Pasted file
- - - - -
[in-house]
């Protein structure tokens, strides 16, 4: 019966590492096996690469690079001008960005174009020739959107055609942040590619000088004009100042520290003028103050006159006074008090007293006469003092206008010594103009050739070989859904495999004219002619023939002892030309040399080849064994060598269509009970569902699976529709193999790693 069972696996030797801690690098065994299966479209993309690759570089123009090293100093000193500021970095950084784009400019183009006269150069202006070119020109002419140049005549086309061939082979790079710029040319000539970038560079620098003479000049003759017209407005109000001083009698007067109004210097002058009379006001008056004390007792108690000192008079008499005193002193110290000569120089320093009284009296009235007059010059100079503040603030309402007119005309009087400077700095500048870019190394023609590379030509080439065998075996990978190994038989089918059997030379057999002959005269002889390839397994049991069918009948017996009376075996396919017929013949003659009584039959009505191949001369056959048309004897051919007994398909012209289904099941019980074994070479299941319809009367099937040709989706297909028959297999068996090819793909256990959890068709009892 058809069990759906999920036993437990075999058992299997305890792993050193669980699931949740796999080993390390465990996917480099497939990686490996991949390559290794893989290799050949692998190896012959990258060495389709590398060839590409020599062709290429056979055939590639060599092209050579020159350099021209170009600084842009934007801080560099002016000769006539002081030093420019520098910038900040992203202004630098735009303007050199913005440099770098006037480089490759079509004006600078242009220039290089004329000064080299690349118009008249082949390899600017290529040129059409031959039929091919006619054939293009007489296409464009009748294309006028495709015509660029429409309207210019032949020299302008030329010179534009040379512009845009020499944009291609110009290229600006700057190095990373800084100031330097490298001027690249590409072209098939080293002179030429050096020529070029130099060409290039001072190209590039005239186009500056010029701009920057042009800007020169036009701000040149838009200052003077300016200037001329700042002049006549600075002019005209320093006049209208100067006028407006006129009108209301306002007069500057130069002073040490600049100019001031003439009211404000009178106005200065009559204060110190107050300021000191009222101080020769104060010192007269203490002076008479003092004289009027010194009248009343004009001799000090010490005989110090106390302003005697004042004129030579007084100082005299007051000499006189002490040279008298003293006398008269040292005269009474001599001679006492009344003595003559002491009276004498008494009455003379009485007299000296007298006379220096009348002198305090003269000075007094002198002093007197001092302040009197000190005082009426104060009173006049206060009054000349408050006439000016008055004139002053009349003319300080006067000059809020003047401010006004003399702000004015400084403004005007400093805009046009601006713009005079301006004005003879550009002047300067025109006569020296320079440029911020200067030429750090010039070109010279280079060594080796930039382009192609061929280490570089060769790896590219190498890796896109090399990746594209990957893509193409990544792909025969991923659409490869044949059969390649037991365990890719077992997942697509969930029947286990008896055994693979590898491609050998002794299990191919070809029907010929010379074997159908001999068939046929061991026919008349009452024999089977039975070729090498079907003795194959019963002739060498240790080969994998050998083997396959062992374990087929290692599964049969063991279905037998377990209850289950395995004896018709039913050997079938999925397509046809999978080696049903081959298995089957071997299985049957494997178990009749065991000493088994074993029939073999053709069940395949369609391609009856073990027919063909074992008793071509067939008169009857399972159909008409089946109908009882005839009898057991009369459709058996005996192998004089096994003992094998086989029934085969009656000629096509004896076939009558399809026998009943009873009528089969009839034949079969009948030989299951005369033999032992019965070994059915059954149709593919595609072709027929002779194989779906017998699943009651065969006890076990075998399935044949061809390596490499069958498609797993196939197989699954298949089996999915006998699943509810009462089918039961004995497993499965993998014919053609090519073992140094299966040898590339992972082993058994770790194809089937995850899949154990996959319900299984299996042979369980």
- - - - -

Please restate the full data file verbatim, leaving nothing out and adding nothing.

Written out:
[in-house]
């Protein structure tokens, strides 16, 4: 019966590492096996690469690079001008960005174009020739959107055609942040590619000088004009100042520290003028103050006159006074008090007293006469003092206008010594103009050739070989859904495999004219002619023939002892030309040399080849064994060598269509009970569902699976529709193999790693 069972696996030797801690690098065994299966479209993309690759570089123009090293100093000193500021970095950084784009400019183009006269150069202006070119020109002419140049005549086309061939082979790079710029040319000539970038560079620098003479000049003759017209407005109000001083009698007067109004210097002058009379006001008056004390007792108690000192008079008499005193002193110290000569120089320093009284009296009235007059010059100079503040603030309402007119005309009087400077700095500048870019190394023609590379030509080439065998075996990978190994038989089918059997030379057999002959005269002889390839397994049991069918009948017996009376075996396919017929013949003659009584039959009505191949001369056959048309004897051919007994398909012209289904099941019980074994070479299941319809009367099937040709989706297909028959297999068996090819793909256990959890068709009892 058809069990759906999920036993437990075999058992299997305890792993050193669980699931949740796999080993390390465990996917480099497939990686490996991949390559290794893989290799050949692998190896012959990258060495389709590398060839590409020599062709290429056979055939590639060599092209050579020159350099021209170009600084842009934007801080560099002016000769006539002081030093420019520098910038900040992203202004630098735009303007050199913005440099770098006037480089490759079509004006600078242009220039290089004329000064080299690349118009008249082949390899600017290529040129059409031959039929091919006619054939293009007489296409464009009748294309006028495709015509660029429409309207210019032949020299302008030329010179534009040379512009845009020499944009291609110009290229600006700057190095990373800084100031330097490298001027690249590409072209098939080293002179030429050096020529070029130099060409290039001072190209590039005239186009500056010029701009920057042009800007020169036009701000040149838009200052003077300016200037001329700042002049006549600075002019005209320093006049209208100067006028407006006129009108209301306002007069500057130069002073040490600049100019001031003439009211404000009178106005200065009559204060110190107050300021000191009222101080020769104060010192007269203490002076008479003092004289009027010194009248009343004009001799000090010490005989110090106390302003005697004042004129030579007084100082005299007051000499006189002490040279008298003293006398008269040292005269009474001599001679006492009344003595003559002491009276004498008494009455003379009485007299000296007298006379220096009348002198305090003269000075007094002198002093007197001092302040009197000190005082009426104060009173006049206060009054000349408050006439000016008055004139002053009349003319300080006067000059809020003047401010006004003399702000004015400084403004005007400093805009046009601006713009005079301006004005003879550009002047300067025109006569020296320079440029911020200067030429750090010039070109010279280079060594080796930039382009192609061929280490570089060769790896590219190498890796896109090399990746594209990957893509193409990544792909025969991923659409490869044949059969390649037991365990890719077992997942697509969930029947286990008896055994693979590898491609050998002794299990191919070809029907010929010379074997159908001999068939046929061991026919008349009452024999089977039975070729090498079907003795194959019963002739060498240790080969994998050998083997396959062992374990087929290692599964049969063991279905037998377990209850289950395995004896018709039913050997079938999925397509046809999978080696049903081959298995089957071997299985049957494997178990009749065991000493088994074993029939073999053709069940395949369609391609009856073990027919063909074992008793071509067939008169009857399972159909008409089946109908009882005839009898057991009369459709058996005996192998004089096994003992094998086989029934085969009656000629096509004896076939009558399809026998009943009873009528089969009839034949079969009948030989299951005369033999032992019965070994059915059954149709593919595609072709027929002779194989779906017998699943009651065969006890076990075998399935044949061809390596490499069958498609797993196939197989699954298949089996999915006998699943509810009462089918039961004995497993499965993998014919053609090519073992140094299966040898590339992972082993058994770790194809089937995850899949154990996959319900299984299996042979369980």